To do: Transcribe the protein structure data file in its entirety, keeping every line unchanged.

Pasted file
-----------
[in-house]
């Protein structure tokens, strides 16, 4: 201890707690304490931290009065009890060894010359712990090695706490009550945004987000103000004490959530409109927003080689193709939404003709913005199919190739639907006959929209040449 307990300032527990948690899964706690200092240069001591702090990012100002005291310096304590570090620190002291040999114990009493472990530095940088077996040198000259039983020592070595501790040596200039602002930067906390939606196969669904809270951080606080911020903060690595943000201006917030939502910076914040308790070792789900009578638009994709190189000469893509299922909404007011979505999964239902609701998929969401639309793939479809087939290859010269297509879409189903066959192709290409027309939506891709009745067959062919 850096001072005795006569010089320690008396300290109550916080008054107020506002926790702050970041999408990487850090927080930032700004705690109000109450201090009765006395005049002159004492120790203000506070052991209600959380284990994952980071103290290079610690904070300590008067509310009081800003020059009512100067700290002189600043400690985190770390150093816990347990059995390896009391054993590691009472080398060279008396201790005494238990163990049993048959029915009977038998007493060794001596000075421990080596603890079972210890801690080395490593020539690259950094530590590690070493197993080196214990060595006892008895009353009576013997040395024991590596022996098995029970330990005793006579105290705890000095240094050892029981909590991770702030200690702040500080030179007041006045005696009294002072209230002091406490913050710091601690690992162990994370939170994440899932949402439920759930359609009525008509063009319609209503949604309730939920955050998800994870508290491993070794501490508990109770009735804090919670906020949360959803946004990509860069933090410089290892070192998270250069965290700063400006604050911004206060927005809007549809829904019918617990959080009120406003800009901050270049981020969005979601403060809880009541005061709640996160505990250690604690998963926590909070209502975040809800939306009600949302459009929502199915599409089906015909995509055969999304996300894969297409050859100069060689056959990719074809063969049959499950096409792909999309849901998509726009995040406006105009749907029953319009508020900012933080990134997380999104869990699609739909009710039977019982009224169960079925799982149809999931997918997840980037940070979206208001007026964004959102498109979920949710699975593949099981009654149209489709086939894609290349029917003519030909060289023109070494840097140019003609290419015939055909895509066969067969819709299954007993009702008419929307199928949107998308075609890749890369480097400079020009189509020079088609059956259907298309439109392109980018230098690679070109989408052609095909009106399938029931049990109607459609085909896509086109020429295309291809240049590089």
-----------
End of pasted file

[in-house]
């Protein structure tokens, strides 16, 4: 201890707690304490931290009065009890060894010359712990090695706490009550945004987000103000004490959530409109927003080689193709939404003709913005199919190739639907006959929209040449 307990300032527990948690899964706690200092240069001591702090990012100002005291310096304590570090620190002291040999114990009493472990530095940088077996040198000259039983020592070595501790040596200039602002930067906390939606196969669904809270951080606080911020903060690595943000201006917030939502910076914040308790070792789900009578638009994709190189000469893509299922909404007011979505999964239902609701998929969401639309793939479809087939290859010269297509879409189903066959192709290409027309939506891709009745067959062919 850096001072005795006569010089320690008396300290109550916080008054107020506002926790702050970041999408990487850090927080930032700004705690109000109450201090009765006395005049002159004492120790203000506070052991209600959380284990994952980071103290290079610690904070300590008067509310009081800003020059009512100067700290002189600043400690985190770390150093816990347990059995390896009391054993590691009472080398060279008396201790005494238990163990049993048959029915009977038998007493060794001596000075421990080596603890079972210890801690080395490593020539690259950094530590590690070493197993080196214990060595006892008895009353009576013997040395024991590596022996098995029970330990005793006579105290705890000095240094050892029981909590991770702030200690702040500080030179007041006045005696009294002072209230002091406490913050710091601690690992162990994370939170994440899932949402439920759930359609009525008509063009319609209503949604309730939920955050998800994870508290491993070794501490508990109770009735804090919670906020949360959803946004990509860069933090410089290892070192998270250069965290700063400006604050911004206060927005809007549809829904019918617990959080009120406003800009901050270049981020969005979601403060809880009541005061709640996160505990250690604690998963926590909070209502975040809800939306009600949302459009929502199915599409089906015909995509055969999304996300894969297409050859100069060689056959990719074809063969049959499950096409792909999309849901998509726009995040406006105009749907029953319009508020900012933080990134997380999104869990699609739909009710039977019982009224169960079925799982149809999931997918997840980037940070979206208001007026964004959102498109979920949710699975593949099981009654149209489709086939894609290349029917003519030909060289023109070494840097140019003609290419015939055909895509066969067969819709299954007993009702008419929307199928949107998308075609890749890369480097400079020009189509020079088609059956259907298309439109392109980018230098690679070109989408052609095909009106399938029931049990109607459609085909896509086109020429295309291809240049590089």